LUSAKA (Reuters) - Zambia’s parliament has agreed to abolish a controversial 25 percent windfall tax to reduce pressure on foreign mining firms hit by the global financial crisis, Mines Minister Maxwell Mwale said on Saturday.
Mwale said parliament agreed on Friday to repeal the tax, introduced in April 2008 and triggered protests by mining companies.
“Basically what it means is that one tax regime they did not like because it was eating into their profitability is scrapped and they should have no complaints,” Mwale said.
“We were aware as the government of (constraints) created by higher taxes at the mines. Zambia will now be perceived as a friendly country in terms of tax regime and it will attract more investments.”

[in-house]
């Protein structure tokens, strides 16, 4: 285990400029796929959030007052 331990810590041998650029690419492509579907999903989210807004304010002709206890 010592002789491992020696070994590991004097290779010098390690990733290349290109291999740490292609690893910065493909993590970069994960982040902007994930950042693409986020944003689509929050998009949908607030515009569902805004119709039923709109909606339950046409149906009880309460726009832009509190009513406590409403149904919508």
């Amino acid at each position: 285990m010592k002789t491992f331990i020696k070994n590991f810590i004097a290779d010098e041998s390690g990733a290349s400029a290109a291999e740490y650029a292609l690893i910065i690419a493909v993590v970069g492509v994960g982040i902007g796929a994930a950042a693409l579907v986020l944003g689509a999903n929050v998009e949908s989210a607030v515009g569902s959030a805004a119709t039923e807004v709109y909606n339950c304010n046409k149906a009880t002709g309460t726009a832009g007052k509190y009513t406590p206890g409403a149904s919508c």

In his budget speech to parliament in January, Finance Minister Situmbeko Musokotwane proposed scrapping the tax, to cushion the country’s key copper mining industry from weak metals prices stemming from the global crisis.
On Saturday, officials said parliament also approved a proposal to cut a duty on heavy fuel oils to 15 percent from 30 percent and removing customs duty on copper powder, copper flakes and copper blisters.
But the government will keep a 15 percent variable windfall tax, which the mines had also wanted removed.
The southern African country depends on copper and cobalt for more than 63 percent of government revenues.
Foreign mining firms have complained of higher taxes, high electricity tariffs and fuel prices and falling global metals prices as hindrances to their operations.